On the Ganges and the Varsas
1-37. Nârâyana said :– Jathara and Devakûta are the two mountains situated on the east of Sumeru; their dimensions towards the north are eighteen thousand Yoyanas wide and two thousand Yoyanas high. On the west of Meru, are situated the two famous lofty mountains Pavamâna and Pâriyâtra; their length and height are well known. On the south of Meru are situated the two lofty mountains Kailâsa and Karavira. On the north, again, of the Sumeru mountain, are situated the mountains S’ringagiri and Makaragiri. Thus the golden Sumeru mountain, shines like the Sun, surrounded by these eight mountains. In the centre of the Sumeru, there is a Divine city built of the Creator Brahmâ, ten thousand Yoyanas in dimensions. The learned sages that know everything from the highest to the lowest, describe that as square in dimensions and all made of gold. On the top of the Sumeru, are situated the world known eight golden cities, subservient to the Brahmapurî, for the eight Lokapâlas. The Lords of the four directions, east, west, north and south and of the four corners, northeast, north-west, south-west, south-east, occupy these.
The dimensions of each of these eight cities are two thousand Yoyanas and a half. In fact, there are nine cities there including the Brahmapurî. Now hear the names of these nine cities in due order. The First is Manovatî, the second is Amarâvatî, the third is Tejovatî, next come in order Samyamanî, Krisnânganâ, S’raddhâvatî, Gandhavatî, and Mahodayâ, the ninth is Yas’ovatî. The Lords of the Purîs are Brahmâ, Indra, Fire and the other Dikpâlas in due order. When Visnu Bhagavân assumed the Tri Vikrama Form in His Dwarf Incarnation and went at the sacrifice, to get back the Kingdom of the Heavens from the demon Vali, there was created one hole or cavity over this Brahmânda Katâha (skull) by the nails of the toes of that foot that went up towards his left; and through that cavity, the famous river Bhagavatî Gangâ flowed on the top of those heavenly Kingdoms, the clear waters of which are ever ready to destroy the sins of the whole people. For this reason, She is known in the three Lokas as the Visnupadî manifested. This took place long long ago, many thousand Yugas ago, a period difficult to determine. The Ganges fell first on the top of the Indra’s Heavens, near the place called Visnudhâma, known in the three worlds. Here the pure-souled Dhruva, the son of Uttânapâda, observed within his heart the lotus-feet of Srî Visnu Bhagavân and exists still there taking refuge on that immoveable position. There the high-souled Seven Risis, knowing the highest purifying influence of the Ganges, circumambulate the river, wishing for the welfare of all the Lokas. This is the great place where one gets success, and final liberation, the success-giving place of the ascetics and where the Munis with clots of hairs on their heads daily take their dip in the Ganges with the greatest pleasure and admiration. The Ganges flows thence from the Dhruva Mandala, the abode of Visnu, in Kotis and Kotis of Divine Channels, interspersed with many Vimânas or carriages, deluges the Chandra Mandala (the Moon Sphere), comes gradually to the Brahmâ Loka. Here She is divided into the four channels, Sîtâ, Alakanandâ, Bhadrâ, and Chaturbhadrâ and irrigating many countries, mountains, and forests ultimately falls in the oceans. The Sîtâ, the famous Dhârâ, purifying all, while falling down from the Brahmâloka, passes round the mountains that form as it were the filaments of the flower-like Sumeru mountain, and falls on the top of the Gandhamâdana range. Thence She, worshipped by the Devas, irrigates the Bhadras’vavarsa and falls eastward into the salt ocean. The second Dhârâ (stream), named Chaksu, getting out of the Malyavân range, gradually gains strength and assumes great force and flows by Ketumâlavarsa to the western ocean. The third Dhârâ (stream), the very pure Alakananda, getting out of the Brahmâ Loka, passes through the Girikûta mountain and other forests, falls to Hemakûta; next She flows through the Bhârata Varsa and meets with the southern ocean. No words can describe the glory and the purifying effect of this river; suffice it to say that those who march out to bathe in this river get at each of their steps, the fruits of doing the great sacrifices, Râjasûya and As’vamedha, etc. The fourth Dhârâ of the Trailokyapavanî Ganga Devi, named Bhadrâ, falling from the mountain S’ringavân, become swift and capacious, flows by the Northern Kuru country and satisfying the people there flows down into the ocean. Many other rivers, getting out from the mountains, Meru, Mandara and others, flow through the various Varsas or continents, but of all the Varsas, continents, this Bhârata Varsa is called the Karma Ksettra (or the field of actions). The other eight Varsas, though on earth, give the pleasures of the Heavens. The reason for this is that when the period of the persons’ enjoyments in the Heavens cease, they come and take their birth in the one or other of these eight Varsas. The people here live for ten thousand years; their body is hard like thunderbolt and all are endowed with powers of Ayuta elephants. No one is satisfied with a little of the pleasures of sexes; so all men live happily with their wives, etc. It is not that the males alone are so happy; the females also are full of youth throughout their lives and become pregnant, when they are less than one year old. In short, the inhabitants of the Varsas enjoy for ever as the persons of Tretâ Yuga do.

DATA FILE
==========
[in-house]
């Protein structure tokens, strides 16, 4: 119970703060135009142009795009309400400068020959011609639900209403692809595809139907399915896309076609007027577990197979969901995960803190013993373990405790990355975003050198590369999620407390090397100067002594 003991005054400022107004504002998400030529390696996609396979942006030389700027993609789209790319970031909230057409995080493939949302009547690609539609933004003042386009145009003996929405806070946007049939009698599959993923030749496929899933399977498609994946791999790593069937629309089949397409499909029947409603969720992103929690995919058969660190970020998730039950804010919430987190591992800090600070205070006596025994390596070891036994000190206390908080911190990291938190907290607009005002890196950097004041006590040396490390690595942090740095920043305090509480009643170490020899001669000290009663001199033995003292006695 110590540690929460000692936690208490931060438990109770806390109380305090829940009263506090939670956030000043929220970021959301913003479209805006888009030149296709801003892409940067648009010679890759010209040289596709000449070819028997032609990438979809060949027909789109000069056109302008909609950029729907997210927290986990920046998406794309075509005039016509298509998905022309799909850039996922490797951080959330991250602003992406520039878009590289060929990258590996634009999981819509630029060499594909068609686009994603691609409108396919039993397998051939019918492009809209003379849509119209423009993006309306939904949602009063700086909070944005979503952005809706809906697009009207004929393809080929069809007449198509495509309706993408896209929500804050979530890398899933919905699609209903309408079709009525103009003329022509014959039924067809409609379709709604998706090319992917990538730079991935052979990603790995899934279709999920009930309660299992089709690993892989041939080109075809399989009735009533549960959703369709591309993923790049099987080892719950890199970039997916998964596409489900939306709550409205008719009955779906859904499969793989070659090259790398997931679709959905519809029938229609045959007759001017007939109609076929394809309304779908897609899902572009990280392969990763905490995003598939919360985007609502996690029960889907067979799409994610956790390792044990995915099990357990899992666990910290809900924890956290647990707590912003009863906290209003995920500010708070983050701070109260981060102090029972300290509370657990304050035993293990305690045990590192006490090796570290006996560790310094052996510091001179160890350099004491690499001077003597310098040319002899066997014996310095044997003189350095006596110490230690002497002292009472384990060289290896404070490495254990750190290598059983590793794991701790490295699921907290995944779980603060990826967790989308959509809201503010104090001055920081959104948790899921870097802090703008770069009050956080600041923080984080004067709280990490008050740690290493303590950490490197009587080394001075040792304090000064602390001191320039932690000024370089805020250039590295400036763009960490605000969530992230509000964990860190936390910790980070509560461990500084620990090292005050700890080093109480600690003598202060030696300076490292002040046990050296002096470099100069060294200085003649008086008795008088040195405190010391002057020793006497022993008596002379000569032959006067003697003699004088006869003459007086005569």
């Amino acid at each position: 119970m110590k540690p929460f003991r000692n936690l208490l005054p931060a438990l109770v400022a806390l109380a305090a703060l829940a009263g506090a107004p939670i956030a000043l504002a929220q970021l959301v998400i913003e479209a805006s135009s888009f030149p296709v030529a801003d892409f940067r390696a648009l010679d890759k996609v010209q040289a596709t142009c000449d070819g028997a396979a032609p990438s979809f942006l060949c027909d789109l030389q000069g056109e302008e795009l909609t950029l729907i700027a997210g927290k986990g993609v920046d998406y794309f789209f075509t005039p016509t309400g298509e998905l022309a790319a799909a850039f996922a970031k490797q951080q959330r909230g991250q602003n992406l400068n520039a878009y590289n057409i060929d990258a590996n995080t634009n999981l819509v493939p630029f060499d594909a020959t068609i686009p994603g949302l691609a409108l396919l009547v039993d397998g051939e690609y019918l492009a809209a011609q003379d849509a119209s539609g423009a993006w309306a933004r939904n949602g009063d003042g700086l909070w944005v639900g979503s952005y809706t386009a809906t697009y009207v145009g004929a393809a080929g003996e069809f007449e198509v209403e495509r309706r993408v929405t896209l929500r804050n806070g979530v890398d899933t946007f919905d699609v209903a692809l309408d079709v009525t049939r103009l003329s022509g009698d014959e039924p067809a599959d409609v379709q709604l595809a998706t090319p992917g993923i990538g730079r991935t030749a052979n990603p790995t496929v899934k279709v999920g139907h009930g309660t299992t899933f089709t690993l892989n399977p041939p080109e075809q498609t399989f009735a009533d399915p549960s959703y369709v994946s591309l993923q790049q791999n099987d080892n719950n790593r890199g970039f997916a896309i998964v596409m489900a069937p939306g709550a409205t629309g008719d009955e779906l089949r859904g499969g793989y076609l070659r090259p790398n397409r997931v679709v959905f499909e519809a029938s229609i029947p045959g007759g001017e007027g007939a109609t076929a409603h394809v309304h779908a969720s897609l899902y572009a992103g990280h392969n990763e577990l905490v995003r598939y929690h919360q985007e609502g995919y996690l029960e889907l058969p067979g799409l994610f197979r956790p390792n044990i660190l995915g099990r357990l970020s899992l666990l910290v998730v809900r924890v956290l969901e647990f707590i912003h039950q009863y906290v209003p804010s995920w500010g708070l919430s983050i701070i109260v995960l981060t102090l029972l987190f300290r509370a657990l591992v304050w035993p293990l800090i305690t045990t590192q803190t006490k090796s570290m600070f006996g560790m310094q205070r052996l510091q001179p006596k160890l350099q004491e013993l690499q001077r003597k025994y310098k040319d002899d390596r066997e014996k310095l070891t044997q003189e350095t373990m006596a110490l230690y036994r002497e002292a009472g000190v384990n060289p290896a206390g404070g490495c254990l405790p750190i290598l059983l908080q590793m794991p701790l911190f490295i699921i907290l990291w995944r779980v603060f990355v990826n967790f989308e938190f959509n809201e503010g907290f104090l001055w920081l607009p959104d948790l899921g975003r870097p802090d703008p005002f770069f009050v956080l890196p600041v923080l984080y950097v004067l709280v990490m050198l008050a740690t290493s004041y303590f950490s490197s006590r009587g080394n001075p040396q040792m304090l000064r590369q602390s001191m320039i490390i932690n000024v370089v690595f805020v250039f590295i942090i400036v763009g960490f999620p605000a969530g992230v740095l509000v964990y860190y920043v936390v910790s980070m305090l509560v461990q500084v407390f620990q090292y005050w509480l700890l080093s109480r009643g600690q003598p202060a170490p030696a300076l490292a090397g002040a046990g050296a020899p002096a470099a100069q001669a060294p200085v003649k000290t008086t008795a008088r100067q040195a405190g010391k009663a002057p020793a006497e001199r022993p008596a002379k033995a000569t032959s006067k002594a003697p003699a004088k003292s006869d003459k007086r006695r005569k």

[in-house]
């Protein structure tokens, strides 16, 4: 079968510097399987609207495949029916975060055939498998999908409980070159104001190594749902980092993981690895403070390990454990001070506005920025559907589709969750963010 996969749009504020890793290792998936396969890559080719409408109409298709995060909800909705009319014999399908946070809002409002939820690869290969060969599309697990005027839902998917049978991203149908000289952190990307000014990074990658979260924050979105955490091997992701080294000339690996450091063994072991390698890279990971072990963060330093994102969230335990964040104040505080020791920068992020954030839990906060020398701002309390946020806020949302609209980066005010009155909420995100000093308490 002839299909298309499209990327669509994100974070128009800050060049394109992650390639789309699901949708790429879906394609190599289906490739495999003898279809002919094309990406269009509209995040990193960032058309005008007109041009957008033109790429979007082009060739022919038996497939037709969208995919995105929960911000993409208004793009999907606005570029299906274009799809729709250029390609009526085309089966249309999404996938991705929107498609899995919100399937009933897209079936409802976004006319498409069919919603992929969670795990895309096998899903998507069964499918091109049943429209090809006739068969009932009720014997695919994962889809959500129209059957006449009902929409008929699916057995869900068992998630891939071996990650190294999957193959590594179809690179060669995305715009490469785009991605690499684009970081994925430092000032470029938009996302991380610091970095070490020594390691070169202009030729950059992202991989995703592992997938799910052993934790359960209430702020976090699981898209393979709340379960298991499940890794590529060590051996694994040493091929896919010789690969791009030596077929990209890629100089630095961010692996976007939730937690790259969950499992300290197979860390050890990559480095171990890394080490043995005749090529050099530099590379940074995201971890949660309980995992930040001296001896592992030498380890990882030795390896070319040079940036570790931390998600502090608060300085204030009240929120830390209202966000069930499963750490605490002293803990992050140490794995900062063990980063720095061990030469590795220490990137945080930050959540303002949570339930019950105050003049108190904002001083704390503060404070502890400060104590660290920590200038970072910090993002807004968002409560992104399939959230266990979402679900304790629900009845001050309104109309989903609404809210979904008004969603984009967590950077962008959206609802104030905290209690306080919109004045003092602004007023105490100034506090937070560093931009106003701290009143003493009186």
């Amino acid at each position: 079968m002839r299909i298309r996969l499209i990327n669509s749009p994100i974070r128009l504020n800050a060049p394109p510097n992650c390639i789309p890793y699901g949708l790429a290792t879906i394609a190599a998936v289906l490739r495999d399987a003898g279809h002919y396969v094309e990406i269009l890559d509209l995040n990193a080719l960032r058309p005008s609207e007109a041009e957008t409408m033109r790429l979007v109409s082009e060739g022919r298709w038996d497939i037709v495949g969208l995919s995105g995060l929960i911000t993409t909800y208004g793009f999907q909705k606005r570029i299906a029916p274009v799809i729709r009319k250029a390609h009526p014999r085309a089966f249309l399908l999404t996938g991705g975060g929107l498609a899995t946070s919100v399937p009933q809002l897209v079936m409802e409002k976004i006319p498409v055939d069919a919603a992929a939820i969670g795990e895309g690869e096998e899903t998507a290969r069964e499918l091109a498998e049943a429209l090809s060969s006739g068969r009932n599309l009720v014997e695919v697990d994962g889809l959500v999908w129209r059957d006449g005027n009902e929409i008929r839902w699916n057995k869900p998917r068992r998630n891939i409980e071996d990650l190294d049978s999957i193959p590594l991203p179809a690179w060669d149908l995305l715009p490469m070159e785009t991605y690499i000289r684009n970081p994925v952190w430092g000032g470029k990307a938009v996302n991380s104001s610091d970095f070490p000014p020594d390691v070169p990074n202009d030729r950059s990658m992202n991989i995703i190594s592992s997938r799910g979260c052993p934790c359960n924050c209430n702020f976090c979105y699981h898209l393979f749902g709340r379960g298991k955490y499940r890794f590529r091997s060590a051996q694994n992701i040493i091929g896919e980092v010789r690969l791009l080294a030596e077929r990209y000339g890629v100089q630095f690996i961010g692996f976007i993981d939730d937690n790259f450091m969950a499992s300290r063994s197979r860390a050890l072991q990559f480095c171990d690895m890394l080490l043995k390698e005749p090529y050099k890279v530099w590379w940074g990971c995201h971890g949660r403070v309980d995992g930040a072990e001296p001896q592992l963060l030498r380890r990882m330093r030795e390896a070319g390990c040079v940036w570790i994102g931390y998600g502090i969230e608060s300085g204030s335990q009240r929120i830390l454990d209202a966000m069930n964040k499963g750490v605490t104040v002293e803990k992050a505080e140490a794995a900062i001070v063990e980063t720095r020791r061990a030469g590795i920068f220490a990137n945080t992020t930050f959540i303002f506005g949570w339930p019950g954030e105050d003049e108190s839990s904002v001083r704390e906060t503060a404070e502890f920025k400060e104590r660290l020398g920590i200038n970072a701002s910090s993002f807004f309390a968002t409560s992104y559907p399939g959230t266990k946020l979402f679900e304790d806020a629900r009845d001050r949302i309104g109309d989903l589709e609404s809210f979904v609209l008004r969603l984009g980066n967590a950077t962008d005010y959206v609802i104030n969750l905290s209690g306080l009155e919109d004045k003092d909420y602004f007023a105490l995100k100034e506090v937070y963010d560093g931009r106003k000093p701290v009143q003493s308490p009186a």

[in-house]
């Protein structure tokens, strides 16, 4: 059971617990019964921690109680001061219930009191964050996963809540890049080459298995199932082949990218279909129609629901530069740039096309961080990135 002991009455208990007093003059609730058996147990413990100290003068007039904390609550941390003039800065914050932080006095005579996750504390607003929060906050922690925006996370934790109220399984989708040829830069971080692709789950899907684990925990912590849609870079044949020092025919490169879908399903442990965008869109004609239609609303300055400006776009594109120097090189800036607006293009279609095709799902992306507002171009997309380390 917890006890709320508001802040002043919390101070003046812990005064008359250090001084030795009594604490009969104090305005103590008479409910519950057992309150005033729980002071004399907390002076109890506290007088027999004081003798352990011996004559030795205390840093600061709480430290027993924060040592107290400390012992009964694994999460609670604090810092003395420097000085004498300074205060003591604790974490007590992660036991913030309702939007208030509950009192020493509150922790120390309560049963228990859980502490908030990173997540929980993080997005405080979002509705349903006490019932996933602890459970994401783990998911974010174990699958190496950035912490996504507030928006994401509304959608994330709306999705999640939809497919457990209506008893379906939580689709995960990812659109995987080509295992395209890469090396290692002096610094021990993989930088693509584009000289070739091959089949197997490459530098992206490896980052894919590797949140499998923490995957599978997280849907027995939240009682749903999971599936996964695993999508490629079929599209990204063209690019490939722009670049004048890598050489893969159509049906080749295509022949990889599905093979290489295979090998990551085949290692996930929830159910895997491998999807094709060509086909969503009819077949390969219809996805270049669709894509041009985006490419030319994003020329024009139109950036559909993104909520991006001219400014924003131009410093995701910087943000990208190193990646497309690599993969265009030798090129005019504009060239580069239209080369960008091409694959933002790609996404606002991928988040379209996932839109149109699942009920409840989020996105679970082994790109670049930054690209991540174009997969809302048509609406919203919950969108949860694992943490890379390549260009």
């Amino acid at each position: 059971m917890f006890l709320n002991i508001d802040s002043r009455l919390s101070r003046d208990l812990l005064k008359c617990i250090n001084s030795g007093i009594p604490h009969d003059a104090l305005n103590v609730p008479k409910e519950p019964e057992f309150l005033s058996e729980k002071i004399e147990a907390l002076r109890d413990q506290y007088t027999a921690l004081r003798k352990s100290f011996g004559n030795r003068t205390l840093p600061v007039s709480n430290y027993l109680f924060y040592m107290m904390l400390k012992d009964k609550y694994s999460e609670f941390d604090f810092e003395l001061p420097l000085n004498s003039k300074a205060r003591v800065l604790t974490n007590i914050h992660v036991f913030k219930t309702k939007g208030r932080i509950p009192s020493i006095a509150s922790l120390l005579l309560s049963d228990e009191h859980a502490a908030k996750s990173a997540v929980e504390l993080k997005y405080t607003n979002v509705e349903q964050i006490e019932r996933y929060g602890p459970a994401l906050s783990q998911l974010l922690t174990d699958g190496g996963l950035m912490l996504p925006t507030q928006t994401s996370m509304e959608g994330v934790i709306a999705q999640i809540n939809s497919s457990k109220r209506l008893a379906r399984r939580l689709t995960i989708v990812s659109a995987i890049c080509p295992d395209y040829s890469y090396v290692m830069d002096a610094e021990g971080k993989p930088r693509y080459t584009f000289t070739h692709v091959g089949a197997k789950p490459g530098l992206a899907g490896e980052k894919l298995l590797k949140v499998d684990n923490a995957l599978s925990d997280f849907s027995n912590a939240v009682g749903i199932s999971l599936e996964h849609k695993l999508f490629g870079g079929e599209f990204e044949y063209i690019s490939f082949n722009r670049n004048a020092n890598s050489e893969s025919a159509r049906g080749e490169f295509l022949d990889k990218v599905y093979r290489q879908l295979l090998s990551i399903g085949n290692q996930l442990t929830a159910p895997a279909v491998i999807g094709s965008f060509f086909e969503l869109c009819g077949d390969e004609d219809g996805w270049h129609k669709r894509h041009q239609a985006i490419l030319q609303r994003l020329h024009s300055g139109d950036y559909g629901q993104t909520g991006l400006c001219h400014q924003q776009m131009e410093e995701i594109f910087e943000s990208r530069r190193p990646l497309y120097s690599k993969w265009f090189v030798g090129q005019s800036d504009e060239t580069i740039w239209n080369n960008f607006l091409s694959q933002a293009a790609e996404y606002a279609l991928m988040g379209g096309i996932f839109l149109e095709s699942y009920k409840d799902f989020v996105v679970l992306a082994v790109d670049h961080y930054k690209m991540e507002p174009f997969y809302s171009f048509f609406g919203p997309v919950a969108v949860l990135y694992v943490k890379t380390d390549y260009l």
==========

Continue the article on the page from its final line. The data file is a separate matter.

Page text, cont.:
Hear ends the Seventh Chapter of the Eighth Book on the story of the Ganges and the continents in Srî Mad Devî Bhâgavatam, the Mahâ Purânam, of 18,000 verses, by Maharsi Veda Vyâsa.